Our quick look around the NBA, or what you missed while thinking this guy is tougher than you would be in his shoes…
Charlotte Bobcats defense. Here’s a little secret — Golden State’s offense isn’t as good as you think it is. In their last five games the Warriors are shooting 39.5 percent overall and 32.2 percent from three, scoring 95.8 points per 100 possessions in that time, 27th in the NBA (on the season they are 16th). That said, Charlotte has played a lot better defense since Michael Kidd-Gillchrist returned and held the Warriors offense to 75 points on 32 percent shooting — David Lee was 3-of-13, Stephen Curry 1-of-7 from three. That’s a good defens Against anyone. Charlotte’s defense led them to a 3-1 road record on this road trip.
Chicago Bulls defense. Indiana couldn’t do what the Bulls did Tuesday — drag the high-paced Suns team into the quicksand, turning the game into an ugly slugfest that favored them. The game wasn’t that slow — 102 possessions, which is nine more than the Bulls want per game, according to NBA.com numbers — but it felt slow and grinding, which is just how the Bulls want it. The Suns only shot 38.8 percent on the night, were 8-of-28 from three, shot just 48,4 percent inside 8 feet, and had an offensive rating of 98.4 (points per 100 possessions). Chicago’s style of play made the Suns uncomfortable.
Kevin Love, Minnesota Timberwolves. Both the Kevins got off to a fast start for Minnesota — Love and Martin combined for 37 of the Timberwolves 68 first half points — but we will single out Love for his efficient all-around game. He had 31 points and 17 rebounds, plus he got to the free throw line 18 times. The fact he did that against the Lakers “defense” shouldn’t be held against him.
Al Jefferson, Charlotte Bobcats. Jefferson has often been overlooked when talking about guys who were snubbed for the All-Star Game and he had another big night — 30 points and 13 rebounds. He had 17 of those in the points in the second half, when you kept waiting for Golden State to put together a little run but Jefferson and Charlotte would always get the buckets that shuts down the runs.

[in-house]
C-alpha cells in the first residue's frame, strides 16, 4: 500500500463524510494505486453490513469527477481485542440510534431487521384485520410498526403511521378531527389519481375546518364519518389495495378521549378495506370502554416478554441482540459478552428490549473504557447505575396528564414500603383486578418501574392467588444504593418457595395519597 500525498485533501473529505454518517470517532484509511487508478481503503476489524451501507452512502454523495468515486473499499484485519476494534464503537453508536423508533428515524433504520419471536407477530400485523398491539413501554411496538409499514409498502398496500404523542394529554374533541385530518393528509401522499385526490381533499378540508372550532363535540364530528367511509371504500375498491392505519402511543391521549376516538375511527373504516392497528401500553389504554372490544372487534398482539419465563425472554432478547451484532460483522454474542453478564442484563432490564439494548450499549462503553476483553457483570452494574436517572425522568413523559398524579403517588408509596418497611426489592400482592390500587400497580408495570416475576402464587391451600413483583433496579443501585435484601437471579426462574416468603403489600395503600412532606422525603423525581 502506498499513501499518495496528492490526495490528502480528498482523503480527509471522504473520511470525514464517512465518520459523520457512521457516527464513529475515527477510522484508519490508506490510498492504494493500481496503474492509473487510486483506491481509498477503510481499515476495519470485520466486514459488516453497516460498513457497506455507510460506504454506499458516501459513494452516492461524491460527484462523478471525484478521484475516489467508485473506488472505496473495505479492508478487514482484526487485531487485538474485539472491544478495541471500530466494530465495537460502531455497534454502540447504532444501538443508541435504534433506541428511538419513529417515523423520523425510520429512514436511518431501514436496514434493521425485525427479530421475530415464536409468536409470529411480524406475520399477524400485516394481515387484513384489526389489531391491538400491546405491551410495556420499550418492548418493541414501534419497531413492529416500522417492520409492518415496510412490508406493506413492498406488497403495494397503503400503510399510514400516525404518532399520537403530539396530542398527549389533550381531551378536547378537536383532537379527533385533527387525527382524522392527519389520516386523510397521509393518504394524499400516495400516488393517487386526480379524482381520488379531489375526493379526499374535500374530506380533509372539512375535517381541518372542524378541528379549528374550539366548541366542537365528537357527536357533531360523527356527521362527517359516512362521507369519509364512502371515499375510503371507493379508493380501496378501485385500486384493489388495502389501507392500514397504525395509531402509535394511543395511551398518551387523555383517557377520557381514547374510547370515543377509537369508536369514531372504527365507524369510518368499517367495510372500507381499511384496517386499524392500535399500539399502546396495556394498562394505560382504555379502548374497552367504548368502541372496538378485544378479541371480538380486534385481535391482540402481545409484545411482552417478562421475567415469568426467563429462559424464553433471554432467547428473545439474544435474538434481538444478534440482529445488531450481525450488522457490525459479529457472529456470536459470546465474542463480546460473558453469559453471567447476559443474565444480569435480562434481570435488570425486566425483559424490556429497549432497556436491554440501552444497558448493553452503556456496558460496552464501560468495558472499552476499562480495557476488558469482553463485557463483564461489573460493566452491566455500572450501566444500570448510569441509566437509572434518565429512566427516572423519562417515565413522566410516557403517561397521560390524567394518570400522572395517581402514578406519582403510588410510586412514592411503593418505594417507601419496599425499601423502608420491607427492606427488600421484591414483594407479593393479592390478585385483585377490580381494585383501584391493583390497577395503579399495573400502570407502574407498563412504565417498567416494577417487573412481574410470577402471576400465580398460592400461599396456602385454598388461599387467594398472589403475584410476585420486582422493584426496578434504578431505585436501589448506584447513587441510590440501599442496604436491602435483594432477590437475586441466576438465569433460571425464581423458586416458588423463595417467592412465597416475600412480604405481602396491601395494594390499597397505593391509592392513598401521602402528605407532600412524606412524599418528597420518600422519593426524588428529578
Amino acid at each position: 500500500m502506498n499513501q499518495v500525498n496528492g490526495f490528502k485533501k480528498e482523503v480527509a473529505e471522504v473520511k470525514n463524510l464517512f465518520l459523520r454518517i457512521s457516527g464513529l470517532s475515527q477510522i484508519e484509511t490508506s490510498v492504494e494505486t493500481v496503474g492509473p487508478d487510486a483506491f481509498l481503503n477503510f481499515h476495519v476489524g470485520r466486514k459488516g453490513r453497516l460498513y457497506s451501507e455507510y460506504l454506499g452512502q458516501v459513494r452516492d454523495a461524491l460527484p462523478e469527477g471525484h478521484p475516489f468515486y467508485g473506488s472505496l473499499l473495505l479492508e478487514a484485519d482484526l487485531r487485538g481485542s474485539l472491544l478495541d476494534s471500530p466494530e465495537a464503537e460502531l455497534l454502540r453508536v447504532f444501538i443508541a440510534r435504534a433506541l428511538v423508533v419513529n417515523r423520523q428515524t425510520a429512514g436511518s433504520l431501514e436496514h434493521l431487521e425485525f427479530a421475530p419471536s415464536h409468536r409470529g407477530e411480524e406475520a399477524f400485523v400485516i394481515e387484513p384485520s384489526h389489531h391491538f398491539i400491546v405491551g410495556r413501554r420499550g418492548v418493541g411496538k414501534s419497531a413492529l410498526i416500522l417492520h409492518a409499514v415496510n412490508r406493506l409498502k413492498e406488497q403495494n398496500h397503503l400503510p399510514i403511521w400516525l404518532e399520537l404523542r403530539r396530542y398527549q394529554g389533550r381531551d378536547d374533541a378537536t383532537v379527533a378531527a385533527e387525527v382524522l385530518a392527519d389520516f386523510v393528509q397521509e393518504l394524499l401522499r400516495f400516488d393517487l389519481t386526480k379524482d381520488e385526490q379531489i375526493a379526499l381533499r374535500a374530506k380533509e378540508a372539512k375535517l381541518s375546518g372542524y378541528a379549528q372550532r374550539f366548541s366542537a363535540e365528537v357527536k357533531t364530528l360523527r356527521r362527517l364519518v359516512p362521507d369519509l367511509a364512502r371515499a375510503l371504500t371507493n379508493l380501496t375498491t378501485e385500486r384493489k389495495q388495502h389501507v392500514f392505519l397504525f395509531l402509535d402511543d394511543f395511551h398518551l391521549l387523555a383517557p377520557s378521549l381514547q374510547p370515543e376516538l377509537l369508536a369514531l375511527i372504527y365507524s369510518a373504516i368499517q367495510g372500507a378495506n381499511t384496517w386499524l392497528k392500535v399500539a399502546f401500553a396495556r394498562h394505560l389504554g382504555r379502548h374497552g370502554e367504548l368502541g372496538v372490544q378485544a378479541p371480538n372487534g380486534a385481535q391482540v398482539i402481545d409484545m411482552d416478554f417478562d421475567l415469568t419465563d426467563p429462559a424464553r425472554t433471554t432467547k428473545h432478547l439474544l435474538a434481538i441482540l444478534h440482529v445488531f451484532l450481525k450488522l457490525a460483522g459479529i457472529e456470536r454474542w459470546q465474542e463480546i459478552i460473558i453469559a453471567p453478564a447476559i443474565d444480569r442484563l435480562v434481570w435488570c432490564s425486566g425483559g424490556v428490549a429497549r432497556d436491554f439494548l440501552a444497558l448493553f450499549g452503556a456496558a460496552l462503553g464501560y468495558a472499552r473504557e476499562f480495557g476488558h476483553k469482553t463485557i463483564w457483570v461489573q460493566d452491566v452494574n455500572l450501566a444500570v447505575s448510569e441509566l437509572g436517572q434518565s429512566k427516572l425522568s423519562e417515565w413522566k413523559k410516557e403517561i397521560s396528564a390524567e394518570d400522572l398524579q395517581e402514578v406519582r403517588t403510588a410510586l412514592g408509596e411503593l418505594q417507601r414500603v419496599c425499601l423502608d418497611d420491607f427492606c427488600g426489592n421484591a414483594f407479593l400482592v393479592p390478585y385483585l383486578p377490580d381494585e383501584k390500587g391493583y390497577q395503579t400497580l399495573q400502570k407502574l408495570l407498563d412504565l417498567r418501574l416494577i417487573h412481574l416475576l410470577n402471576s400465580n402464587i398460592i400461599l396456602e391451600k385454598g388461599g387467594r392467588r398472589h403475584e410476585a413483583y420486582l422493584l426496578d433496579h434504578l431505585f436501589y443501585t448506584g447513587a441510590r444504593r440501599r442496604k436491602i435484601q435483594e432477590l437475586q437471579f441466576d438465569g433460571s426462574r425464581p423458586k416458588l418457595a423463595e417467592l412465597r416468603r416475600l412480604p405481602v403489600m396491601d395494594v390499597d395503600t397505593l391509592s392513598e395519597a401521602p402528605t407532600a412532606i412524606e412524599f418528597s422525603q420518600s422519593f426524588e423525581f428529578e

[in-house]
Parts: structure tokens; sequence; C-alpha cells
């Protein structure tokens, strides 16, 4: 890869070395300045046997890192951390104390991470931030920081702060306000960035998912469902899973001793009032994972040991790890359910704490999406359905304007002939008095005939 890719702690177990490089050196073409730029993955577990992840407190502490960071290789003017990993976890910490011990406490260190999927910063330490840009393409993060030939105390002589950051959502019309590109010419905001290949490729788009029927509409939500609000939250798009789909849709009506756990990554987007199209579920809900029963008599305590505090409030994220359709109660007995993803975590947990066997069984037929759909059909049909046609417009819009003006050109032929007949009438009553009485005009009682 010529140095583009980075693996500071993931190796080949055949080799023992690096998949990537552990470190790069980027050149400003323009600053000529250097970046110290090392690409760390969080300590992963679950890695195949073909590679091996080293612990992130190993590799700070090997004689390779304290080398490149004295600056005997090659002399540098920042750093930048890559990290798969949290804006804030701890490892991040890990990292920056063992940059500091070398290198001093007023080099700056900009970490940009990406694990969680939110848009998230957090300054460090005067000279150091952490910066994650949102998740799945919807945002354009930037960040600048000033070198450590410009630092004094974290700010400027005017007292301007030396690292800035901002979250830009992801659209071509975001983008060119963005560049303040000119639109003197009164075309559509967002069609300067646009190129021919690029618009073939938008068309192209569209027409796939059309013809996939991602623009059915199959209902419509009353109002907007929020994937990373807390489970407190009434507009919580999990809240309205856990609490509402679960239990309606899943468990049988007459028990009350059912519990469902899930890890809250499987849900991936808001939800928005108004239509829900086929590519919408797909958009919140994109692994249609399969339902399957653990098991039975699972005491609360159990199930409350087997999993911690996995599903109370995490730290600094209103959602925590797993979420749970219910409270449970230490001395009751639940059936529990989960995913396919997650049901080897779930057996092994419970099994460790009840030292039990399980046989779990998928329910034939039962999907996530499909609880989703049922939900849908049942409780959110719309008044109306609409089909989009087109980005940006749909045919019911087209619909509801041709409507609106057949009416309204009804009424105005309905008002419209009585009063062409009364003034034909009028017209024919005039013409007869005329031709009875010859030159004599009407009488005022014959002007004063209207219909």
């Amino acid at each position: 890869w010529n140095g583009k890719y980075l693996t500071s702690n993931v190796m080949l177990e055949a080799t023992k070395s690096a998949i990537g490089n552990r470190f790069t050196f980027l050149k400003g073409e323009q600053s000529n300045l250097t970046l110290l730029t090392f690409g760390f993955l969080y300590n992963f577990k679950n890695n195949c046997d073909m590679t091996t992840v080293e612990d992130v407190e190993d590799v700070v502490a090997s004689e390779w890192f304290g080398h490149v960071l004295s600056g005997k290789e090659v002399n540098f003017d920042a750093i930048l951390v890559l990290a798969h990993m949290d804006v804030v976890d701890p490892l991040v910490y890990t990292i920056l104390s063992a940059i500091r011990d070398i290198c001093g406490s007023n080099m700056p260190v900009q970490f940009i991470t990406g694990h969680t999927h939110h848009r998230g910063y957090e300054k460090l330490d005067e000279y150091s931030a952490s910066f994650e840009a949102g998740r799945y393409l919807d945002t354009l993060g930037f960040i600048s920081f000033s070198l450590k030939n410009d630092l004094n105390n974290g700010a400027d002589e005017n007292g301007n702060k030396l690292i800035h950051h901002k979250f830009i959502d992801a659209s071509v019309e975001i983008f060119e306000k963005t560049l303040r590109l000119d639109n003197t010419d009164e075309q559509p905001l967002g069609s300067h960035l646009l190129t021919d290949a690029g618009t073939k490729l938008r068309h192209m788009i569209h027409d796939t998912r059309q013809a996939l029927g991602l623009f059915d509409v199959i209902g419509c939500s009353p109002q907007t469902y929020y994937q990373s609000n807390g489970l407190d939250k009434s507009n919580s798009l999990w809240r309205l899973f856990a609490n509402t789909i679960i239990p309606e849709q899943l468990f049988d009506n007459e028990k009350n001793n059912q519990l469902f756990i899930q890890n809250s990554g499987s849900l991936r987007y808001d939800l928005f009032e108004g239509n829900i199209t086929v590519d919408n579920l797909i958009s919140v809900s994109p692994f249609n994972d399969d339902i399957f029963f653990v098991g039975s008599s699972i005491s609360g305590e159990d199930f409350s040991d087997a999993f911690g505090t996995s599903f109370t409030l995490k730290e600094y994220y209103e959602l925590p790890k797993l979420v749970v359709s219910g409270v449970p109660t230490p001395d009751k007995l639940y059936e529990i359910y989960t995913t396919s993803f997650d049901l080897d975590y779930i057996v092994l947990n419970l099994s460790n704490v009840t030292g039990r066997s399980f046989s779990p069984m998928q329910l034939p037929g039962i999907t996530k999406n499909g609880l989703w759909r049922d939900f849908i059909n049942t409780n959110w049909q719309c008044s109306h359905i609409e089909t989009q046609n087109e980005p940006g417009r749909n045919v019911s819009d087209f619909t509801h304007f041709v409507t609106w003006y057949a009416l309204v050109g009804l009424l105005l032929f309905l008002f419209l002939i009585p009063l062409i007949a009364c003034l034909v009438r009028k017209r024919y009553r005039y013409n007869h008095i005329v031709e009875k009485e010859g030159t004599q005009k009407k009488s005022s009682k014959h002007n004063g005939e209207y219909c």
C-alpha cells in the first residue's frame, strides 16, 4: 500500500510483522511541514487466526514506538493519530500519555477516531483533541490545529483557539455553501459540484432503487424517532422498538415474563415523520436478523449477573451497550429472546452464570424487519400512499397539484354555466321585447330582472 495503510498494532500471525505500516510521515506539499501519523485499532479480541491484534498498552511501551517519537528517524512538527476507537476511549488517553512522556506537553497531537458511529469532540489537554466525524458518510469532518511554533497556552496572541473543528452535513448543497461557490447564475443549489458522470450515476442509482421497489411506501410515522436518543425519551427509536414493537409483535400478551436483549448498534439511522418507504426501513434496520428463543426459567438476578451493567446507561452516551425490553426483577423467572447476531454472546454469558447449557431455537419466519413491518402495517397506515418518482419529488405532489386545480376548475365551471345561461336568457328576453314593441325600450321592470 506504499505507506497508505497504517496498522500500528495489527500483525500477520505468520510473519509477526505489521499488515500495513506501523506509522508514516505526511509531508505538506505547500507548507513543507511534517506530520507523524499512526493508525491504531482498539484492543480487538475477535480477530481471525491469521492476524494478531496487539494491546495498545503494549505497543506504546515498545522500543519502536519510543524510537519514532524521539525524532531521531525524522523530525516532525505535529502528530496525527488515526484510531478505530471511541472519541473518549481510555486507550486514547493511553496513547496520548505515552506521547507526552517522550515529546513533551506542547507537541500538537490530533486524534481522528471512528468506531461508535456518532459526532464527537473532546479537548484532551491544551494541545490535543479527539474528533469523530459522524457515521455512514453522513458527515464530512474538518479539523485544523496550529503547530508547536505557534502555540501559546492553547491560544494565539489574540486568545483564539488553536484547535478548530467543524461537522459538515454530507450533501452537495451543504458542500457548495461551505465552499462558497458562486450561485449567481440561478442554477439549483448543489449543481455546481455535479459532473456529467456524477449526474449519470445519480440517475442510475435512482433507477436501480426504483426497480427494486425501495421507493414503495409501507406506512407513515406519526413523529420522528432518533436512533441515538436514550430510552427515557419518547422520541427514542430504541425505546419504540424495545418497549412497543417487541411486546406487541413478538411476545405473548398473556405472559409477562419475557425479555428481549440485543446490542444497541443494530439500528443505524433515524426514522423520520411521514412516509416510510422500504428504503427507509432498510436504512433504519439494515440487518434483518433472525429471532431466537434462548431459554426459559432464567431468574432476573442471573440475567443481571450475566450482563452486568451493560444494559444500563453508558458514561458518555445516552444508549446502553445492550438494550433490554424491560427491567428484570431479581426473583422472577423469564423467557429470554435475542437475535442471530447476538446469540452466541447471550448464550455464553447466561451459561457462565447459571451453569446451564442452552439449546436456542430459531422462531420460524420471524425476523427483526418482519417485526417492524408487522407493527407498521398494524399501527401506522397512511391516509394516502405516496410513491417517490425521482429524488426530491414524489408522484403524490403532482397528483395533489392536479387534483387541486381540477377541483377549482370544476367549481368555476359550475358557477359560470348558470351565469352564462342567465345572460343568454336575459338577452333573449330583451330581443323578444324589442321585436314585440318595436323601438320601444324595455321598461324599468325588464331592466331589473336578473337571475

There’s this overplayed angle talked about by some fans and pundits suggesting the Warriors just got lucky last season — for example, they faced a banged-up Rockets’ team in the conference finals then a Cavaliers’ squad without two of their big three through the Finals. Then there was Clippers’ coach Doc Rivers saying the Warriors were lucky not having to play the Clippers or Spurs in the postseason.
The Warriors are sick of hearing they were lucky.
Friday Klay Thompson fired back at Rivers, via CSNBayArea.com.
– “I wanted to play the Clippers last year, but they couldn’t handle their business.”
– “If we got lucky, look at our record against them last year (Warriors 3-1). I’m pretty sure we smacked them.”
– “Didn’t they lose to the Rockets? Exactly. So haha. That just makes me laugh. That’s funny. Weren’t they up 3-1 too?”
– “Yeah, tell them I said that. That’s funny. That’s funny.”
Warriors big man Andrew Bogut phrased it differently.
If you think the Warriors just won because they were lucky — you are dead wrong.
They were the best team in the NBA last season, bar none. They won 67 regular season games in a tough conference, then beat everyone in their path to win a title. Did they catch some breaks along the way, particularly with health? You bet. Magic Johnson, Michael Jordan, and Kobe Bryant didn’t win a title without catching some breaks along the way, either. Nobody does. Luck plays a role, but it was not the primary factor in why the Warriors are champs.
All this talk of them getting lucky is fuel for the fire they needed not to be complacent this season. Way to give the defending champs bulletin board material, Doc.
Dwyane Wade has earned his status as an elder statesman, the E.F. Hutton kind of veteran who speaks and everybody listens.
Rookie Justise Winslow is listening.
Winslow (who should have gone higher in this draft) is a perfect fit for the Heat and he’s going to be part of their rotation off the bench from the start of the season (along with Josh McRoberts and Amare Stoudemire). Wade has already fully stepped into the mentor role with Winslow working with him on post moves, reports Jason Lieser at the Palm Beach Post.
“As his career develops, hopefully he’s able to do multiple things on the floor, but right now there’s gonna be certain things (Erik Spoelstra) wants him to do, and some of those things I’m good at,” Wade said. “I’m just passing down knowledge to someone who I think could be good at things that I have strengths at. It’s gonna take a while, but if he figures it out at 21, he’s ahead of the curve. I figured it out at like 27.
“All of us are where we’re at because someone before us helped us. They helped by letting us sit there and watch film with them or having conversations with them. If he’s a student of it and he really wants to know, I’m a pretty decent teacher in certain areas.”
This is what you want out of a veteran leader and some of the young teams out there have done an excellent job adding this kind of mentor — Kevin Garnett in Minnesota may be the best example. Someone who can pass on his wisdom and show the team’s young players how to be a professional and win in the NBA.
It’s a little different for Winslow, he and the Heat are more in a win-now mode, but he should be able to contribute to that.